In the output, the null and alternative hypotheses help you to verify that you entered the correct value for the hypothesized standard deviation or hypothesized variance.
The sample size (N) is the total number of observations in the sample.
The sample size affects the confidence interval and the power of the test.
Usually, a larger sample size results in a narrower confidence interval. A larger sample size also gives the test more power to detect a difference. For more information, go to What is power?.
The standard deviation is the most common measure of dispersion, or how spread out the data are about the mean. The symbol σ (sigma) is often used to represent the standard deviation of a population, while s is used to represent the standard deviation of a sample. Variation that is random or natural to a process is often referred to as noise.
The standard deviation uses the same units as the data.
The standard deviation of the sample data is an estimate of the population standard deviation.
Because the standard deviation is based on sample data and not on the entire population, it is unlikely that the sample standard deviation equals the population standard deviation. To better estimate the population standard deviation, use the confidence interval.
The variance measures how spread out the data are about their mean. The variance is equal to the standard deviation squared.
The variance of the sample data is an estimate of the population variance.
Because the variance is based on sample data and not on the entire population, it is unlikely that the sample variance equals the population variance. To better estimate the population variance, use the confidence interval.
The confidence interval provides a range of likely values for the population standard deviation or the population variance. Because samples are random, two samples from a population are unlikely to yield identical confidence intervals. But, if you repeated your sample many times, a certain percentage of the resulting confidence intervals or bounds would contain the unknown population standard deviation or population variance. The percentage of these confidence intervals or bounds that contain the standard deviation or the variance is the confidence level of the interval. For example, a 95% confidence level indicates that if you take 100 random samples from the population, you could expect approximately 95 of the samples to produce intervals that contain the population standard deviation or the population variance.
An upper bound defines a value that the population standard deviation or population variance is likely to be less than. A lower bound defines a value that the population standard deviation or population variance is likely to be greater than.
The confidence interval helps you assess the practical significance of your results. Use your specialized knowledge to determine whether the confidence interval includes values that have practical significance for your situation. If the interval is too wide to be useful, consider increasing your sample size. For more information, go to Ways to get a more precise confidence interval.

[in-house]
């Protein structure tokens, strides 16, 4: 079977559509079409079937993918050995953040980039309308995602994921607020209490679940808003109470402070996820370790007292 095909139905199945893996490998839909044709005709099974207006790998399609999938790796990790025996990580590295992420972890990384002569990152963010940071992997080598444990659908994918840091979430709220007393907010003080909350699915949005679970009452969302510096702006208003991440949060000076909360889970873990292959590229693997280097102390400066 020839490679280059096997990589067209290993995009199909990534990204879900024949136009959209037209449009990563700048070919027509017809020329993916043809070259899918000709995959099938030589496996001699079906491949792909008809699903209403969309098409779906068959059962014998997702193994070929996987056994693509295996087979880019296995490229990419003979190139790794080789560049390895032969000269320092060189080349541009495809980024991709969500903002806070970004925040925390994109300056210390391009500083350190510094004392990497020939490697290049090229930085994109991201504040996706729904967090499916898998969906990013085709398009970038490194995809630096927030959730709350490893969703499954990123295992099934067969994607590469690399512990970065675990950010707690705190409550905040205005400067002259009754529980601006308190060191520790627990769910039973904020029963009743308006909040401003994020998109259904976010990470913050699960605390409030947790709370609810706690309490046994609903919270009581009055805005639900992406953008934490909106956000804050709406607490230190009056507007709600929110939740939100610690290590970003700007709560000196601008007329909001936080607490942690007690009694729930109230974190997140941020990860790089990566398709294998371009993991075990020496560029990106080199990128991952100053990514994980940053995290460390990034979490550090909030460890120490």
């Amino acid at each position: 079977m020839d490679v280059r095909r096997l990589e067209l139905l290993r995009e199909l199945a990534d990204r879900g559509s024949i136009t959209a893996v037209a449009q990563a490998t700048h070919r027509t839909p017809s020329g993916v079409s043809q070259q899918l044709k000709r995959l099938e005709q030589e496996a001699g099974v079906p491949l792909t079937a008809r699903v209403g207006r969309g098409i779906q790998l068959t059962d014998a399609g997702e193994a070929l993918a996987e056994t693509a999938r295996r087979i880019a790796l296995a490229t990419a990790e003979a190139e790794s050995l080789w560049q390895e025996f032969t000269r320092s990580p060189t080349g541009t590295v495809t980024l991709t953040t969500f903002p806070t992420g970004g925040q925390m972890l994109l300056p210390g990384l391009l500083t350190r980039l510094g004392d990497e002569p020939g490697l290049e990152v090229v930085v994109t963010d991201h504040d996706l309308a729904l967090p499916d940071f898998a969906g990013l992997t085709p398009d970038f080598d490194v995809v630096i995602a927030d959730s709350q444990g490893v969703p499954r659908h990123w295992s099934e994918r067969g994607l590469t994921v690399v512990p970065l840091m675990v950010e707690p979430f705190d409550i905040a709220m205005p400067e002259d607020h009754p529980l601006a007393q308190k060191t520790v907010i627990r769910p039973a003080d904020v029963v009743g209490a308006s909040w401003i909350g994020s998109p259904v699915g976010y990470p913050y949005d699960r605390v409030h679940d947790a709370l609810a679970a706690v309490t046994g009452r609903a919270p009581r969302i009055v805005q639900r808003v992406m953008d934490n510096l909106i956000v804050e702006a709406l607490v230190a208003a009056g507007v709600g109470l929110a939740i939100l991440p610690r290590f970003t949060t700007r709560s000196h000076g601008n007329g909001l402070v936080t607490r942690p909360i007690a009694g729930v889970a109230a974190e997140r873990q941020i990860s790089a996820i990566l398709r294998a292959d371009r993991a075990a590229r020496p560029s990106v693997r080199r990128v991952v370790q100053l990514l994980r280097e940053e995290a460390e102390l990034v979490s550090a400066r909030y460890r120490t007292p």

Minitab cannot calculate the Bonett method with summarized data.
 

In these results, the estimate of the population standard deviation for the length of beams is approximately 0.87, and the estimate of the population variance is approximately 0.76. Because the data did not pass a normality test, use the Bonett method. You can be 95% confident that the population standard deviation is between approximately 0.704 and 1.121.
The degrees of freedom (DF) indicate the amount of information that is available in your data to estimate the values of the unknown parameters, and to calculate the variability of these estimates. For a 1 variance test, the degrees of freedom are determined by the number of observations in your sample.
Minitab uses the degrees of freedom to determine the test statistic. The degrees of freedom are determined by the sample size. Increasing your sample size provides more information about the population, which increases the degrees of freedom.
The test statistic is a statistic for chisquare tests that measures the ratio between an observed variance and its hypothesized variance.
You can compare the test statistic to critical values of the chisquare distribution to determine whether to reject the null hypothesis. However, using the pvalue of the test to make the same determination is usually more practical and convenient. The pvalue has the same meaning for any size test, but the same chisquare statistic can indicate opposite conclusions depending on the sample size.
The test statistic is used to calculate the pvalue. Because there is no test statistic for the Bonnet method, Minitab uses the rejection regions that are defined by the confidence limits to calculate a pvalue.
The pvalue is a probability that measures the evidence against the null hypothesis. A smaller pvalue provides stronger evidence against the null hypothesis.
Use the pvalue to determine whether the population variance or population standard deviation is statistically different from the hypothesized variance or standard deviation.
When you have summarized data, Minitab cannot calculate a pvalue for the Bonett method.